Fall is quickly approaching and after all the rainy season, many growers say it can’t come soon enough. A very important job for all farmers is soil sampling. I know, many of you say we Extension folks are always preaching about soil sampling. Yes, we do talk about it a lot, but this year it is more important than in many years. Let’s look back at the past season. Some areas of Sampson County have had over 40 inches of rainfall during this growing season. We have lots of sandy soils in the county. An overabundance of rain on sandy soils leads to higher leaching of nutrients than normal. Nutrients like Nitrogen, Potassium, and Sulfur are especially prone to leaching with lots of rainfall on sandy soils. While the NCDA soil lab does not test for Nitrogen in the soil samples, they do test for many other elements. I am really encouraging all growers to sample all fields this year after the overabundance of rain.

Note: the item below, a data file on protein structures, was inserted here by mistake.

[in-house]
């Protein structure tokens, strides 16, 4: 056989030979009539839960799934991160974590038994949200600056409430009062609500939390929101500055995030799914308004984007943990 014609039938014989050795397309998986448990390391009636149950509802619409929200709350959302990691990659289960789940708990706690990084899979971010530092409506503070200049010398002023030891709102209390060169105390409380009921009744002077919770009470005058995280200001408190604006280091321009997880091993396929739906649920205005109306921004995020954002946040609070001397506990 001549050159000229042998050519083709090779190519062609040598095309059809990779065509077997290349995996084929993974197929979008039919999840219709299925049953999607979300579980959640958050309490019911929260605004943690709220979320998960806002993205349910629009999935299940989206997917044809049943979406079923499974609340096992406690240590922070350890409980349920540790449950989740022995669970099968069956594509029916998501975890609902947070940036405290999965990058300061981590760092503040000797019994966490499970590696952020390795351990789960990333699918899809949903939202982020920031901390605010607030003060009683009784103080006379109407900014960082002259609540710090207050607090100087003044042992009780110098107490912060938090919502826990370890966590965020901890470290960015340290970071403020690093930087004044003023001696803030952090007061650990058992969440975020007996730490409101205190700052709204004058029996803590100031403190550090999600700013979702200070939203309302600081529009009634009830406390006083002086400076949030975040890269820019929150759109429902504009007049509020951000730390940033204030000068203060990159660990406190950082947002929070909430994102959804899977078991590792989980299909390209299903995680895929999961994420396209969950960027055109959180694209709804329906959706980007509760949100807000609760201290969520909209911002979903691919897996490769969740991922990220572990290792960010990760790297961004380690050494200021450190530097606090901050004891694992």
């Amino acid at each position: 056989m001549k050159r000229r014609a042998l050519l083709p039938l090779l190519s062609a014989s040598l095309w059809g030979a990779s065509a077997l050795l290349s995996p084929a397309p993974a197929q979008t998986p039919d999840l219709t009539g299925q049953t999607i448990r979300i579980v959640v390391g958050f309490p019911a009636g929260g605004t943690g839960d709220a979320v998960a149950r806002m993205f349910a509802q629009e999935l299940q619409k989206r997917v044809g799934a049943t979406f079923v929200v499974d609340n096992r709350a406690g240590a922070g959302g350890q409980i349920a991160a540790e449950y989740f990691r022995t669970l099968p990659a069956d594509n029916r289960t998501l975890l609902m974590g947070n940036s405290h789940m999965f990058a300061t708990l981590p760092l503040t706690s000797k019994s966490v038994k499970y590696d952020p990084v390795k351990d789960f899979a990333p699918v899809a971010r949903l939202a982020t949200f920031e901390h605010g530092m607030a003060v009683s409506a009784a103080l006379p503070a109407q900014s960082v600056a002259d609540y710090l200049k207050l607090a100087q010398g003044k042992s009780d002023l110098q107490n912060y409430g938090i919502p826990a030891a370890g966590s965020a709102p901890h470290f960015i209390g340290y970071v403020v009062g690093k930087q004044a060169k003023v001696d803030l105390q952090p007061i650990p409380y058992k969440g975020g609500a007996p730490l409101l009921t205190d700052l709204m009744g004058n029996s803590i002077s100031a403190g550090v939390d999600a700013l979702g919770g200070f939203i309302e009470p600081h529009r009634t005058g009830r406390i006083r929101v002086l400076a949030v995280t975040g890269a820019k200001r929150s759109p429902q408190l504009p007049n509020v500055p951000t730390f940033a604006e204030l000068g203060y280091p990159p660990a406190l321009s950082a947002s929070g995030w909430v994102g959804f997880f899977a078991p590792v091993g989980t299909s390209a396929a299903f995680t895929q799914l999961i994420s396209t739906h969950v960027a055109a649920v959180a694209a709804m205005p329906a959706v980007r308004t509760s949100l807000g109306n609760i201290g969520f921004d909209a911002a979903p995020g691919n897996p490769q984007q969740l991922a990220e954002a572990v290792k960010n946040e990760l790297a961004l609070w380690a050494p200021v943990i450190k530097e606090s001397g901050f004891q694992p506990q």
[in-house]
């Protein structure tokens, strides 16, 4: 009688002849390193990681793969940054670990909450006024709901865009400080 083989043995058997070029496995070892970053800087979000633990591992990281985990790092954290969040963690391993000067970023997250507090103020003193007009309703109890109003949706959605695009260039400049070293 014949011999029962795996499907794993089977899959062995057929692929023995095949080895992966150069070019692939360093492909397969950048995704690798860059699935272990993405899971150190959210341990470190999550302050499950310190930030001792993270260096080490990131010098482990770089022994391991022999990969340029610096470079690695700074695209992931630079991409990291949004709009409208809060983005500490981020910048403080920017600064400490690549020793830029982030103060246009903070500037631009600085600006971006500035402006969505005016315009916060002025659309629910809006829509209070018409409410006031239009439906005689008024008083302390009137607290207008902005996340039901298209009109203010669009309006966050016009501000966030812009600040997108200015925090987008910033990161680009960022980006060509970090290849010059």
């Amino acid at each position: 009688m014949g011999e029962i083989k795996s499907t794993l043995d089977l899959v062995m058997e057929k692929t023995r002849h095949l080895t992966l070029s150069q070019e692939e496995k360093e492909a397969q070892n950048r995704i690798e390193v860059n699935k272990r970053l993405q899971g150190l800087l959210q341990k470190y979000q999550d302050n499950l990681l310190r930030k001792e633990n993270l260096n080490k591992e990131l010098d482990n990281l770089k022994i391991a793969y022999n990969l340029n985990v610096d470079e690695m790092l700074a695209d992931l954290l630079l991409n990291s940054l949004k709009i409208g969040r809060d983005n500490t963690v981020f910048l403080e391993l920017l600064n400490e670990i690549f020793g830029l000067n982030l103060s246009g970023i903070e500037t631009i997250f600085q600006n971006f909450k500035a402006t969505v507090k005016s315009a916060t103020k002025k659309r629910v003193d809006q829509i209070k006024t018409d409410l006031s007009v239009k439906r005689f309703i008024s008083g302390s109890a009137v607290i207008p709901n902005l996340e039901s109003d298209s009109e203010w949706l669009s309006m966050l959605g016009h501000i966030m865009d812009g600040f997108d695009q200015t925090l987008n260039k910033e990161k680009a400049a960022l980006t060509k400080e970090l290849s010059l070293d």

Have you heard the news? The North Carolina Legislature passed a bill during the 2013 session that implements a $4.00 fee for soil samples submitted to the NCDA lab from December 1 through March, beginning this year. There will still be no fee for samples submitted from April through November.
I am encouraging all farmers to pull soil samples as soon as possible after harvesting crops. Most tobacco and cornfields will be harvested in ample time to pull samples. If we have a wet fall, there may be some late harvesting of soybeans, milo, cotton and peanuts.
Why do we recommend growers pull soil samples? One of the most important things I look at on soil sample reports is the pH of the soil. Many of our soils need lime to neutralize the acidity of the soil. With all the rain we have had this year, fields that were marginal on lime needs last year may need additional lime this year. In addition, many fields were fertilized with additional nitrogen and sulfur this year. Both of those nutrients cause the pH of the soil to become lower.
If you need information on how to pull soil samples or if you need sample boxes, contact us at the Cooperative Extension Office. Happy Soil Sampling.